U.S. stock futures rose slightly on Monday night as investors continue to monitor developments in the Russia-Ukraine conflict and get ready for a key Federal Reserve policy decision.
Dow Jones Industrial Average futures rose by 52 points, or 0.16%. S&P 500 and Nasdaq
100 futures climbed 0.21% and 0.30%, respectively.
Earlier in the day, the S&P 500 declined 0.7%, while the tech-heavy Nasdaq Composite slid 2%. Both finished their seventh negative session in the past eight. Meanwhile, the Dow Jones Industrial Average finished flat after climbing as much as 450 points earlier in the day.
Investors watched the ongoing conflict between Russia and Ukraine, as both countries started a fresh round of ceasefire talks on Monday. A Ukrainian official said the country is asking for the immediate withdrawal of Russian troops from the country.
Meanwhile, officials from the United States and China met on Monday to discuss a range of challenges facing their bilateral relationship, including Russia’s ongoing war in Ukraine.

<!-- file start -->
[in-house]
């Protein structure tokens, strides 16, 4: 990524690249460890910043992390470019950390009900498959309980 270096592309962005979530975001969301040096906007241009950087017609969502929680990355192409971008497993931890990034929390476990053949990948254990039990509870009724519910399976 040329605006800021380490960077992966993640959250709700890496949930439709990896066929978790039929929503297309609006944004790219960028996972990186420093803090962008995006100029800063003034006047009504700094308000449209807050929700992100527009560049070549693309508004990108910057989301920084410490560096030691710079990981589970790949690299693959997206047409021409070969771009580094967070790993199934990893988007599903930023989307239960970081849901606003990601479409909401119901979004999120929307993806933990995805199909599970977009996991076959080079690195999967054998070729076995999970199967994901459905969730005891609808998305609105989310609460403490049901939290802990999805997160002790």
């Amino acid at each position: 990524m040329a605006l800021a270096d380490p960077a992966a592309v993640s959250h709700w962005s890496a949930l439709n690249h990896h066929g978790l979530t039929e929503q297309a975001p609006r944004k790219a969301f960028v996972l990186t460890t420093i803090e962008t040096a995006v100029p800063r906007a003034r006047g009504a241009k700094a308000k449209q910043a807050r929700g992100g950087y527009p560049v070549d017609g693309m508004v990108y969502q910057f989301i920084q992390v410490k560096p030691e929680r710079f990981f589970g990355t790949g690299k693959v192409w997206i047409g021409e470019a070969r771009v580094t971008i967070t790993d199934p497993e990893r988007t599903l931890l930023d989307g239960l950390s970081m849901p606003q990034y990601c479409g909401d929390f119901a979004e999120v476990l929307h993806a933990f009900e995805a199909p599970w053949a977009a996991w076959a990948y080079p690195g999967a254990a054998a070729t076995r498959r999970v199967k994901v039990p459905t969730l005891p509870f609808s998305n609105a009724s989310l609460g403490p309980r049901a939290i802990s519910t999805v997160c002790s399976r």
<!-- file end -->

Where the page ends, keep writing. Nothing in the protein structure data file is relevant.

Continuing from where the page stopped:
The financial fallout of stiff Russian sanctions will come into sharper focus in the coming days ahead of a scheduled sovereign bond payment.
“The market is jittery,” said Gene Goldman, chief investment officer at Cetera Investment Management. “So much concern about the Russian invasion, inflation, and the Fed. With growing concerns of a bear market, investors have been skittish.”
Still, he said he doesn’t feel a bear market is in the cards, saying, “A pullback/correction becomes a bear market if a recession is likely. Fundamental data (labor, construction spending, PMIs, etc.) all support a solid economic base.”
Investors are anticipating an important rate hike from the Fed, after the central bank commences a two-day session on Wednesday that will signal a tightening of monetary policy. The central bank is widely expected to raise its target fed funds rate by a quarter percentage point from zero.
There also will be adjustments to the economic outlook, projections for the future path of rates, and likely a discussion about when the Fed can start reducing its bond portfolio holdings.